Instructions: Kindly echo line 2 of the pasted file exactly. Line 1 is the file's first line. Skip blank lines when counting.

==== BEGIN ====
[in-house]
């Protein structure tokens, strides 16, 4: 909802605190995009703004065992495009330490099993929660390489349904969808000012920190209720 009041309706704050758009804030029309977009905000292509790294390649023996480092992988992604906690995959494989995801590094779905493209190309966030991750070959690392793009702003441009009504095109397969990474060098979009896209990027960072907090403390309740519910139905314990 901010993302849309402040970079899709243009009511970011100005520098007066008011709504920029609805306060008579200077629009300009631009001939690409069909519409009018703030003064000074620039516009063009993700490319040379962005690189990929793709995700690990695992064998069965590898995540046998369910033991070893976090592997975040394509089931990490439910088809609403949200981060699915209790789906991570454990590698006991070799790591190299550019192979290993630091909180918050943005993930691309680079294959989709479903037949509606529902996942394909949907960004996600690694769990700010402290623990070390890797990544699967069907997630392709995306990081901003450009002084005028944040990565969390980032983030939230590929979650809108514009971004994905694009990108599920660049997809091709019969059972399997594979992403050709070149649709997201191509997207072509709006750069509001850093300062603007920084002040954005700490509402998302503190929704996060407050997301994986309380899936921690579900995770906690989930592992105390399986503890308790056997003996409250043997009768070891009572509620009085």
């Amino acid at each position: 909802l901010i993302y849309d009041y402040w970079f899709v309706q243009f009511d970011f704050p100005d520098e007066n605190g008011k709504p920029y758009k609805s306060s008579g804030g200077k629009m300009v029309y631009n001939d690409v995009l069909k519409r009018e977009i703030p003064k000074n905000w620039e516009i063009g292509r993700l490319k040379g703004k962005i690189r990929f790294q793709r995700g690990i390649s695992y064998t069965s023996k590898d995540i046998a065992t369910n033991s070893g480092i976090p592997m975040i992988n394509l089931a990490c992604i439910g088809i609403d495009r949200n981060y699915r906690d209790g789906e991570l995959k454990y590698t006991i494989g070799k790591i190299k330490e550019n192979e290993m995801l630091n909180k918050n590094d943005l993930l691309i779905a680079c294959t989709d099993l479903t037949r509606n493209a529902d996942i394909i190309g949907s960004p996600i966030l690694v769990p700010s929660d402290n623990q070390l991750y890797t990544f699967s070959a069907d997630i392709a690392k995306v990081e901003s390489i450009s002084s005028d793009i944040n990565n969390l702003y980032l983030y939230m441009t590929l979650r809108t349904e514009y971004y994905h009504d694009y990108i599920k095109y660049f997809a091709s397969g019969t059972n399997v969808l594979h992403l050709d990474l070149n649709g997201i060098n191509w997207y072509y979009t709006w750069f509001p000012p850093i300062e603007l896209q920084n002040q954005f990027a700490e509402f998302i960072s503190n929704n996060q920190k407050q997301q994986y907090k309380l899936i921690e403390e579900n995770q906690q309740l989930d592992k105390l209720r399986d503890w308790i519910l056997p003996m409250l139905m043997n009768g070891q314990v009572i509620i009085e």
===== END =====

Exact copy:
């Protein structure tokens, strides 16, 4: 909802605190995009703004065992495009330490099993929660390489349904969808000012920190209720 009041309706704050758009804030029309977009905000292509790294390649023996480092992988992604906690995959494989995801590094779905493209190309966030991750070959690392793009702003441009009504095109397969990474060098979009896209990027960072907090403390309740519910139905314990 901010993302849309402040970079899709243009009511970011100005520098007066008011709504920029609805306060008579200077629009300009631009001939690409069909519409009018703030003064000074620039516009063009993700490319040379962005690189990929793709995700690990695992064998069965590898995540046998369910033991070893976090592997975040394509089931990490439910088809609403949200981060699915209790789906991570454990590698006991070799790591190299550019192979290993630091909180918050943005993930691309680079294959989709479903037949509606529902996942394909949907960004996600690694769990700010402290623990070390890797990544699967069907997630392709995306990081901003450009002084005028944040990565969390980032983030939230590929979650809108514009971004994905694009990108599920660049997809091709019969059972399997594979992403050709070149649709997201191509997207072509709006750069509001850093300062603007920084002040954005700490509402998302503190929704996060407050997301994986309380899936921690579900995770906690989930592992105390399986503890308790056997003996409250043997009768070891009572509620009085």